She’s the only person in the world to survive her injury. I’ll probably never walk Eve down an aisle, and she’ll probably never have children. But I get to see her and have conversations with her every day. There are 22 families who weren’t so lucky. Of course, as a dad it hurts that someone has hurt the most precious thing in my life. But I’ve been brought up the right way and I’m using all that hurt for the greater good now.
As a dad it hurts that someone has hurt the most precious thing in my life. But I’ve been brought up the right way and I’m using all that hurt for the greater good now.
Q. After a spinal cord injury, roles within families often change. How have you all adapted to that over the years?
Gabby: I didn’t cope very well. Nobody gives you any training. He was released from the spinal cord unit, and we were left to our own devices. We couldn’t go back to our old house as we needed to find an accessible place. Martin had to be sent to a nursing
home with patients who’d suffered traumatic brain injuries. His own mental health really started going downhill.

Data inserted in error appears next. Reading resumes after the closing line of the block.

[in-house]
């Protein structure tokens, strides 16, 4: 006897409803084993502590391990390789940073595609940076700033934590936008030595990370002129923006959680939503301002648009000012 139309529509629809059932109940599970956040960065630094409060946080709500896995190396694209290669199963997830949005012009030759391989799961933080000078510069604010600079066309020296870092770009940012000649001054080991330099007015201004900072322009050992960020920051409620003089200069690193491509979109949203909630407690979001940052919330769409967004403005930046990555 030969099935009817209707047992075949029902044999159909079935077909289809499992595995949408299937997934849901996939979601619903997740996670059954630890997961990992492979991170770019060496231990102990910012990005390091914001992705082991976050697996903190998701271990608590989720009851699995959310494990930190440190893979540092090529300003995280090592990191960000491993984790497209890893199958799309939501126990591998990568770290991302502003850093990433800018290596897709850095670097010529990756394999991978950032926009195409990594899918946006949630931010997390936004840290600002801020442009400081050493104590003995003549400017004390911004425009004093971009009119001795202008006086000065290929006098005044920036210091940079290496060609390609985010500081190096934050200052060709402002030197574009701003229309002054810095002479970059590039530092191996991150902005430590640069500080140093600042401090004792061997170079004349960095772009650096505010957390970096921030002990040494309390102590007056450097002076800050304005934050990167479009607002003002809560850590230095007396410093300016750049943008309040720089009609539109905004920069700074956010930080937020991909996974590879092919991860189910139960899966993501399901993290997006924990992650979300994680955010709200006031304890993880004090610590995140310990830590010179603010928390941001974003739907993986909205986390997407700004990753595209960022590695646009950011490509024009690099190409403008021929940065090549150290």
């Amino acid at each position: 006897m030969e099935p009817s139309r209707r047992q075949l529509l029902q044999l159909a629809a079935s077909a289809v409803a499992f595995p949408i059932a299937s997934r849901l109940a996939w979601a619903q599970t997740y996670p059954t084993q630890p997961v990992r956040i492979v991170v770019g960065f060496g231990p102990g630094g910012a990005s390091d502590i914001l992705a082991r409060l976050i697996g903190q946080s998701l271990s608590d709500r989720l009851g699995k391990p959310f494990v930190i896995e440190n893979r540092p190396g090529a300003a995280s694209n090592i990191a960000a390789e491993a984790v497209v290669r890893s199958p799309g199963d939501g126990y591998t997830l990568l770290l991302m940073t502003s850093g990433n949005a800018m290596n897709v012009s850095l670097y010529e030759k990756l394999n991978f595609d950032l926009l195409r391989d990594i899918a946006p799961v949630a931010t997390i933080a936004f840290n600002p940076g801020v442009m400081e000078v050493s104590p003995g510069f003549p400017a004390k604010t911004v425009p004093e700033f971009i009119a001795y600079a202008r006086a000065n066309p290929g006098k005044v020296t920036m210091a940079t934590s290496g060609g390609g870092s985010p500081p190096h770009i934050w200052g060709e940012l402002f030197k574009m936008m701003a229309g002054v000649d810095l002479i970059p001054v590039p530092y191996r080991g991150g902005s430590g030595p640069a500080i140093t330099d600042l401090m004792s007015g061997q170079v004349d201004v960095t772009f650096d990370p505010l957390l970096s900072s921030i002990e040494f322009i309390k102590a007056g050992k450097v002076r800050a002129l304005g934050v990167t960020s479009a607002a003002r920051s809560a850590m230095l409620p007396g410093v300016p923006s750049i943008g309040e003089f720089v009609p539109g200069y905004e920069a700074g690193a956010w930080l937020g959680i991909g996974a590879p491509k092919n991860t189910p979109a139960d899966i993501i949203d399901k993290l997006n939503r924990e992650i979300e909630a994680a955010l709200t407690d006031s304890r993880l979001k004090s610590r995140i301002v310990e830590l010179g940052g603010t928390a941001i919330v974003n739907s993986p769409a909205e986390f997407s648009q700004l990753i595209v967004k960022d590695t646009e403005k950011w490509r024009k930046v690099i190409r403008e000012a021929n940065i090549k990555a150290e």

Gary Dawson from SIA was an amazing support not just for Martin but for me too. He reassured us that what we were going
through was normal. I was crying out for someone who wasn’t embarrassed to have conversations about things like bowels and
bladder care. Gary helped us both so much.
Q. What were your initial thoughts when Martin first suggested climbing Mt Kilimanjaro?
Gabby: I don’t think he actually told me; I just began hearing lots of conversations about it. Readers will now see that I deserve a huge medal for the patience needed to live with Martin!
My worry was what it would take out of him. Since his injury, he’s been admitted to hospital six times with UTI’s which turn into sepsis. I just thought, why do this to yourself after everything you’ve been through?